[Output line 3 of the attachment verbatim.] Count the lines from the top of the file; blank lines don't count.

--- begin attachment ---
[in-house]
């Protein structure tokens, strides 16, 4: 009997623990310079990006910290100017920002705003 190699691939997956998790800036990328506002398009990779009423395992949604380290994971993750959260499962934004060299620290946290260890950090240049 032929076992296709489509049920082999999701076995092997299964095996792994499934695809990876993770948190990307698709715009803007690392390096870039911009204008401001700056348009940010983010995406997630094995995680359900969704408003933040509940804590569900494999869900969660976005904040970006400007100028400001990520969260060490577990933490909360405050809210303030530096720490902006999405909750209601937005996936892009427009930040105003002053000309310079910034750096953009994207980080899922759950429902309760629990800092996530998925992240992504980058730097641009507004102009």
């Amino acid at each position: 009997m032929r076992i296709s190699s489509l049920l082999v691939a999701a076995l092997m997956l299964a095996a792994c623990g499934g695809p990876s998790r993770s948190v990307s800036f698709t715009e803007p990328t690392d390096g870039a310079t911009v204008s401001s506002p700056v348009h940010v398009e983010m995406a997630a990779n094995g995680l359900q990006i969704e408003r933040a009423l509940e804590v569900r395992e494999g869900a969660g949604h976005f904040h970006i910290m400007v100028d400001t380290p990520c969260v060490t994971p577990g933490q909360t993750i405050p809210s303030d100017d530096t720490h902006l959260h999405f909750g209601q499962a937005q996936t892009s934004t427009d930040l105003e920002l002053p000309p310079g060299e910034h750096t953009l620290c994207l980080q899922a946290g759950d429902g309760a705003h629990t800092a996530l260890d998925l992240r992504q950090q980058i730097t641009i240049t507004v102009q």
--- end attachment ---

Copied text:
């Amino acid at each position: 009997m032929r076992i296709s190699s489509l049920l082999v691939a999701a076995l092997m997956l299964a095996a792994c623990g499934g695809p990876s998790r993770s948190v990307s800036f698709t715009e803007p990328t690392d390096g870039a310079t911009v204008s401001s506002p700056v348009h940010v398009e983010m995406a997630a990779n094995g995680l359900q990006i969704e408003r933040a009423l509940e804590v569900r395992e494999g869900a969660g949604h976005f904040h970006i910290m400007v100028d400001t380290p990520c969260v060490t994971p577990g933490q909360t993750i405050p809210s303030d100017d530096t720490h902006l959260h999405f909750g209601q499962a937005q996936t892009s934004t427009d930040l105003e920002l002053p000309p310079g060299e910034h750096t953009l620290c994207l980080q899922a946290g759950d429902g309760a705003h629990t800092a996530l260890d998925l992240r992504q950090q980058i730097t641009i240049t507004v102009q």